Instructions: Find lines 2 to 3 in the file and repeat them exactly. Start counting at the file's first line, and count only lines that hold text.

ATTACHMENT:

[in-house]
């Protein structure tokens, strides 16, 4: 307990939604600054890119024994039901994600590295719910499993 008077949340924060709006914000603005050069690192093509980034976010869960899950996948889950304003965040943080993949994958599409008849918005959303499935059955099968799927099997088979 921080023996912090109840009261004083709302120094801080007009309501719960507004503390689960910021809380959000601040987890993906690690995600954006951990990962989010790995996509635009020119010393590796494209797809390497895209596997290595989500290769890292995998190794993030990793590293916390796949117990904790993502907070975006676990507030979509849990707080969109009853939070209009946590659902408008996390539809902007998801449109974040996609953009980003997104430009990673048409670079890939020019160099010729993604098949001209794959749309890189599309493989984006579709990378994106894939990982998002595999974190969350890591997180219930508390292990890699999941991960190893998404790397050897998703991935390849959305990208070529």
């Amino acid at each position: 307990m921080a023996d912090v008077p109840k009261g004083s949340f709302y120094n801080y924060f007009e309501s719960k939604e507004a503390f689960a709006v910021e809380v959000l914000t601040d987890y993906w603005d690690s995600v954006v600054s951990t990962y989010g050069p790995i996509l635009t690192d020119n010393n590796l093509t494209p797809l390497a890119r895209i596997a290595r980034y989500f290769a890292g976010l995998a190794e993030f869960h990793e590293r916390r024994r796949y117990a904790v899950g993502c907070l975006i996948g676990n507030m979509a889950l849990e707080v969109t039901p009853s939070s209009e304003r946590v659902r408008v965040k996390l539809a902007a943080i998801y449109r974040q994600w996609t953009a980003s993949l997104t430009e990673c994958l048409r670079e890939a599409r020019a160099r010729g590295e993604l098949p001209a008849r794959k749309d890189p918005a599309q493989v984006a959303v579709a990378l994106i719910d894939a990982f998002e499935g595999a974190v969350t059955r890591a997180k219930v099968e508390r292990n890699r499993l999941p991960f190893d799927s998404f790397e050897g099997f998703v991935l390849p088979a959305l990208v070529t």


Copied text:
């Protein structure tokens, strides 16, 4: 307990939604600054890119024994039901994600590295719910499993 008077949340924060709006914000603005050069690192093509980034976010869960899950996948889950304003965040943080993949994958599409008849918005959303499935059955099968799927099997088979 921080023996912090109840009261004083709302120094801080007009309501719960507004503390689960910021809380959000601040987890993906690690995600954006951990990962989010790995996509635009020119010393590796494209797809390497895209596997290595989500290769890292995998190794993030990793590293916390796949117990904790993502907070975006676990507030979509849990707080969109009853939070209009946590659902408008996390539809902007998801449109974040996609953009980003997104430009990673048409670079890939020019160099010729993604098949001209794959749309890189599309493989984006579709990378994106894939990982998002595999974190969350890591997180219930508390292990890699999941991960190893998404790397050897998703991935390849959305990208070529």
């Amino acid at each position: 307990m921080a023996d912090v008077p109840k009261g004083s949340f709302y120094n801080y924060f007009e309501s719960k939604e507004a503390f689960a709006v910021e809380v959000l914000t601040d987890y993906w603005d690690s995600v954006v600054s951990t990962y989010g050069p790995i996509l635009t690192d020119n010393n590796l093509t494209p797809l390497a890119r895209i596997a290595r980034y989500f290769a890292g976010l995998a190794e993030f869960h990793e590293r916390r024994r796949y117990a904790v899950g993502c907070l975006i996948g676990n507030m979509a889950l849990e707080v969109t039901p009853s939070s209009e304003r946590v659902r408008v965040k996390l539809a902007a943080i998801y449109r974040q994600w996609t953009a980003s993949l997104t430009e990673c994958l048409r670079e890939a599409r020019a160099r010729g590295e993604l098949p001209a008849r794959k749309d890189p918005a599309q493989v984006a959303v579709a990378l994106i719910d894939a990982f998002e499935g595999a974190v969350t059955r890591a997180k219930v099968e508390r292990n890699r499993l999941p991960f190893d799927s998404f790397e050897g099997f998703v991935l390849p088979a959305l990208v070529t």